To justify our three methods for detecting adversarial images, we need to establish our detector evaluation metrics. For detection we have two classes, and the detector outputs a score for both the positive (adversarial) and negative (clean) class. In order to evaluate our detectors, we do not report detection accuracy since accuracy is threshold-dependent, and a chosen threshold should vary depending on a practitioner’s trade-off between false negatives (fn) and false positives (fp).

Faced with this issue, we employ the Area Under the Receiver Operating Characteristic curve (AUROC) metric, which is a threshold-independent performance evaluation

(Davis & Goadrich, 2006). The ROC curve is a graph showing the true positive rate () and the false positive rate () against each other. Moreover, the AUROC can be interpreted as the probability that an adversarial example has a greater detector score/value than a clean example (Fawcett, 2005). Consequently, a random positive example detector corresponds to a 50% AUROC, and a “perfect” classifier corresponds to 100%.111A debatable, imprecise interpretation of AUROC values may be as follows: 90%—100%: Excellent,  80%—90%: Good,   70%—80%: Fair,   60%—70%: Poor,   50%—60%: Fail.

The AUROC sidesteps the issue of selecting a threshold, as does the Area Under the Precision-Recall curve (AUPR) which is sometimes deemed more informative (Manning & Schütze, 1999). One reason is that the AUROC is not ideal when the positive class and negative class have greatly differing base rates, which can happen in practice. The PR curve plots the precision () and recall () against each other. The baseline detector has an AUPR equal to the precision (Saito & Rehmsmeier, 2015), and a “perfect” classifier has an AUPR of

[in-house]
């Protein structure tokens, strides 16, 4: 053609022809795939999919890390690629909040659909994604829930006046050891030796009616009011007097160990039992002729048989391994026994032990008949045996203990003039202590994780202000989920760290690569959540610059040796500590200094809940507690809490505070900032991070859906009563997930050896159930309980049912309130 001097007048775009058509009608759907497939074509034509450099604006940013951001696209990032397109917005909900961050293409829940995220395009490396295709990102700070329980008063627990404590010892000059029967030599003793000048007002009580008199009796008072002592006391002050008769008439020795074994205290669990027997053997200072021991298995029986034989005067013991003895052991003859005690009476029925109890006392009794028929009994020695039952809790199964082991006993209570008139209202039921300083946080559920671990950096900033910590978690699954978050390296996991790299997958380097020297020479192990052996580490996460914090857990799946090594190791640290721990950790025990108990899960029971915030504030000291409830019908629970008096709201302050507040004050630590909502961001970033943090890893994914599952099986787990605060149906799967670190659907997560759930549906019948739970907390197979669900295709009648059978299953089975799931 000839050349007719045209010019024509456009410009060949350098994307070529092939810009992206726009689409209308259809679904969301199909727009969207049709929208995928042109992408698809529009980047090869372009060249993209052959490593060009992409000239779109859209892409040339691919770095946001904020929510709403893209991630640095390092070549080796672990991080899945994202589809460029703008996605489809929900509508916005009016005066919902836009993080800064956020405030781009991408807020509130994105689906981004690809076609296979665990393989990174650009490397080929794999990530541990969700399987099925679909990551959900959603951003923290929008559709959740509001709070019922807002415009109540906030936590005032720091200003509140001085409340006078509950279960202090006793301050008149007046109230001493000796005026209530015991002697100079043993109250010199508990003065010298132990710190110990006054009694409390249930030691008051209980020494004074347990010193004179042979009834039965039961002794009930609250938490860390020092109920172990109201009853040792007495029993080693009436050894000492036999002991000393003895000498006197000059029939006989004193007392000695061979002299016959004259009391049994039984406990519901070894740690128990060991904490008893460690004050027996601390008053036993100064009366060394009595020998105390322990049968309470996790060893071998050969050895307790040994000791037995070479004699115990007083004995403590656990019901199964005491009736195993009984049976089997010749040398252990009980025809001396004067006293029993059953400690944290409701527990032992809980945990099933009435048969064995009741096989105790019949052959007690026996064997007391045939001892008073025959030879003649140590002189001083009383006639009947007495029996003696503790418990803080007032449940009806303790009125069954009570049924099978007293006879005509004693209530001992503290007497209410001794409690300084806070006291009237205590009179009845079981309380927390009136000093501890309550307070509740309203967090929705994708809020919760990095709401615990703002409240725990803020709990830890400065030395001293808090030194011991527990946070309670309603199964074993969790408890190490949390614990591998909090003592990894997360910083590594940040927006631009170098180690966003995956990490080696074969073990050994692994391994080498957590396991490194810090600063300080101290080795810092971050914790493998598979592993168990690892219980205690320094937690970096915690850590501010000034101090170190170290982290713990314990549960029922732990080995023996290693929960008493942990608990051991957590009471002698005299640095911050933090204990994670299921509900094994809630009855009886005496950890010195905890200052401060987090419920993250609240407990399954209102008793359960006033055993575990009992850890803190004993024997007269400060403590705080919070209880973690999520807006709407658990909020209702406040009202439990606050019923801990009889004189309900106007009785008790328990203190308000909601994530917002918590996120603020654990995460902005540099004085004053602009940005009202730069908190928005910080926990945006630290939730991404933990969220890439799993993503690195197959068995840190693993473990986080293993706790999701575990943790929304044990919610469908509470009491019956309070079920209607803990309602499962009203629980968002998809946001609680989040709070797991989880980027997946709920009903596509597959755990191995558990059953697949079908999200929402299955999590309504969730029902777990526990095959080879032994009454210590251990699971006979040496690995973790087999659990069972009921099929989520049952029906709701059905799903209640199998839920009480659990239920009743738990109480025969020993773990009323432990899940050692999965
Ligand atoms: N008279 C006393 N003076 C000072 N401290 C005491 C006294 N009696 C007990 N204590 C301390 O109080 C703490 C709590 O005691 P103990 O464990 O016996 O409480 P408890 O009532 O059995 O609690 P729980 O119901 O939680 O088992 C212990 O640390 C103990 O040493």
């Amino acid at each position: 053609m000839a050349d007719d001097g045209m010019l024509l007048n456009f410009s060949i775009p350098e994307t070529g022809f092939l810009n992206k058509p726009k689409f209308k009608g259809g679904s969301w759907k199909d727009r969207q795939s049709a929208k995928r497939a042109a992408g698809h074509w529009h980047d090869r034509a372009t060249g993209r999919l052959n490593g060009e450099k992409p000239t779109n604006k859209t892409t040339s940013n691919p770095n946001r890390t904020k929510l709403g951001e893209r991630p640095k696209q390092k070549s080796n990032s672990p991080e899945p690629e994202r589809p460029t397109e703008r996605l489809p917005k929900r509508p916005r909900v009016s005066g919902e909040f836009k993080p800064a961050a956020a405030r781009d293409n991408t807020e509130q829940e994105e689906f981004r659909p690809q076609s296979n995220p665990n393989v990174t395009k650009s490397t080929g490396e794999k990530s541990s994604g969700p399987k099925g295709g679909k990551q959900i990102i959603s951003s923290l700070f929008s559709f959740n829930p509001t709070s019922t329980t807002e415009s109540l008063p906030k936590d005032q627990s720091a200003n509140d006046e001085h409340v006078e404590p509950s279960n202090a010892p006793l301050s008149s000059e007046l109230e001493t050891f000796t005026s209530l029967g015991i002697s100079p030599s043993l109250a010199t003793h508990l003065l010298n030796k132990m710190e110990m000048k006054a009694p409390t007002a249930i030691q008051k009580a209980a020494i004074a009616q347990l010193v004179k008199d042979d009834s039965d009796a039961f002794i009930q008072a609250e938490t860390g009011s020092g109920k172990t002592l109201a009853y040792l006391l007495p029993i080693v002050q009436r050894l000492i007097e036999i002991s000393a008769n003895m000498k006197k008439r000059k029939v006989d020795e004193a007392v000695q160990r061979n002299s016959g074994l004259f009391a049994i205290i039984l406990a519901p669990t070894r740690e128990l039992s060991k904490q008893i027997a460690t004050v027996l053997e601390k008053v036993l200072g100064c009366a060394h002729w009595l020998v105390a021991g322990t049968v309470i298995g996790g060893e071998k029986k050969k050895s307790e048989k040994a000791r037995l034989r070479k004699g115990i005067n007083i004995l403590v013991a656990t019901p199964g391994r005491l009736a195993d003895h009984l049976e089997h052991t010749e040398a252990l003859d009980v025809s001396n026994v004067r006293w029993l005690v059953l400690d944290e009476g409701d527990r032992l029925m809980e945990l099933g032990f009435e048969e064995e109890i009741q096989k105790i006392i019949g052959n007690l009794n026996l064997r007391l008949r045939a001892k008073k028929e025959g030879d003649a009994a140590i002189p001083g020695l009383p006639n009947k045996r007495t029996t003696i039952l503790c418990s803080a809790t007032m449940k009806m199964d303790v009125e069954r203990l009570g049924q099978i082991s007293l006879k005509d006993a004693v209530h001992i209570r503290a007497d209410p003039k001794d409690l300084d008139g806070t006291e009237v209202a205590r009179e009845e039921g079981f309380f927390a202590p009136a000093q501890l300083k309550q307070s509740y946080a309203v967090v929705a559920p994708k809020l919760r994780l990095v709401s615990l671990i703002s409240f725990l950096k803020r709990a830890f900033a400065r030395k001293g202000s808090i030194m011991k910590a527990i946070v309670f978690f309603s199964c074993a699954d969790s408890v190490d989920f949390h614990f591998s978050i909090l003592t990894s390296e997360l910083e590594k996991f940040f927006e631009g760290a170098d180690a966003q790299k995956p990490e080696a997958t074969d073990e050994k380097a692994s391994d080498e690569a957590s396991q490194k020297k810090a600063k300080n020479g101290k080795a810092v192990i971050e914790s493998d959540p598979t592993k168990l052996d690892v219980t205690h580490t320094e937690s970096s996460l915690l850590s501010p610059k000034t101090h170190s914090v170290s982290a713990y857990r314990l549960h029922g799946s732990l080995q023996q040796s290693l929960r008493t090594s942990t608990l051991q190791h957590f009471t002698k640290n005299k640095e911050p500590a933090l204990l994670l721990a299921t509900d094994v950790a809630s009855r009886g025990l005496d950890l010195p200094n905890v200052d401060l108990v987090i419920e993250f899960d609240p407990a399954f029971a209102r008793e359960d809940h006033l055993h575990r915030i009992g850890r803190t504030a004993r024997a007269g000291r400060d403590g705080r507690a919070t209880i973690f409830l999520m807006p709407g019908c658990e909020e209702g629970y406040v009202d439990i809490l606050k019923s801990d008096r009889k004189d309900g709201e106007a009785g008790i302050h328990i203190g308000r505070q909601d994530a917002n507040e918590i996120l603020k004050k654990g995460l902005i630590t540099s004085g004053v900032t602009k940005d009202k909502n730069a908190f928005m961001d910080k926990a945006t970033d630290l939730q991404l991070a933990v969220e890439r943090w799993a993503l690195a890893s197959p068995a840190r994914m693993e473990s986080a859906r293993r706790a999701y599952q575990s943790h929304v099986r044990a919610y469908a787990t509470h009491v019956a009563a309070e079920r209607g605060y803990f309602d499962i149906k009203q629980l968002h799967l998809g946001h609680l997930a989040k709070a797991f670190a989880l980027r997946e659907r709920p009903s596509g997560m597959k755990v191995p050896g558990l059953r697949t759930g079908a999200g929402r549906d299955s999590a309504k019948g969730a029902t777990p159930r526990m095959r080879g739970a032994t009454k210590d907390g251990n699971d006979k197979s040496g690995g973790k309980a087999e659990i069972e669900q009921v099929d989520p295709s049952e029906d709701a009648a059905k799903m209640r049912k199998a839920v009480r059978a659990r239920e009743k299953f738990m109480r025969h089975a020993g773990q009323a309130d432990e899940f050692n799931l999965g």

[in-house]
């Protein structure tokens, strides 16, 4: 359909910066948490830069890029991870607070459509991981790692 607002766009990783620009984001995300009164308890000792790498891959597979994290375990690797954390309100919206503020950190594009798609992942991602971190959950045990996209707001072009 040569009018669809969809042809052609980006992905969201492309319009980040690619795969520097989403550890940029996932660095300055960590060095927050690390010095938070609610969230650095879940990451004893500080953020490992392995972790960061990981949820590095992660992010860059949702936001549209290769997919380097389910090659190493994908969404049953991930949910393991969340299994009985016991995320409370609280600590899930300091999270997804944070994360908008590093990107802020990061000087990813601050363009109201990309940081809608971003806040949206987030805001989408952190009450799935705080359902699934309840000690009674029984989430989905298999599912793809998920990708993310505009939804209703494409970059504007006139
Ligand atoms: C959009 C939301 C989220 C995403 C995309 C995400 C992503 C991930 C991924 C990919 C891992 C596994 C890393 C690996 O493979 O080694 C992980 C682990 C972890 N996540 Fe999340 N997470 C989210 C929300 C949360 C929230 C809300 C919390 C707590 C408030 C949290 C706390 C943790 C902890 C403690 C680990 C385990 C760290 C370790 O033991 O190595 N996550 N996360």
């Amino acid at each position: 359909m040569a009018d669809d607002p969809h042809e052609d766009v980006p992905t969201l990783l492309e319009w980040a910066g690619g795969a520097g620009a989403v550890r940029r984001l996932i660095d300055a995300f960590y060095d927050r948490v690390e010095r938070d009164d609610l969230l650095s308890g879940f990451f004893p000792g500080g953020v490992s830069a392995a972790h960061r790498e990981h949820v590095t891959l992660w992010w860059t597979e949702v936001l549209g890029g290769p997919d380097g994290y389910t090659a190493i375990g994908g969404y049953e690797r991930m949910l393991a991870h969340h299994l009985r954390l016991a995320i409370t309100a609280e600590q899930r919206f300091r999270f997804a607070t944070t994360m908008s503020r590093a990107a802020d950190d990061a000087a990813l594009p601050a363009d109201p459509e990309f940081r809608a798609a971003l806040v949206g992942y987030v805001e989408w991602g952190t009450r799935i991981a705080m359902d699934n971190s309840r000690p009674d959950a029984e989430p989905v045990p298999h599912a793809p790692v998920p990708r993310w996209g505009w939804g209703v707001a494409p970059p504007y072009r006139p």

. To show how a classifier behaves with respect to precision and recall, we also show the AUPR.

Appendix B Additional Experiments

b.1 Softmax Distributions of Adversarial Images

Hendrycks & Gimpel (2017) show that many out-of-distribution examples tend to have different softmax output vectors than in-distribution examples. For example, in-distribution examples tend to have a greater maximum probability than softmax vectors for out-of-distribution examples. Similarly, the KL divergence of the softmax distribution

from the uniform distribution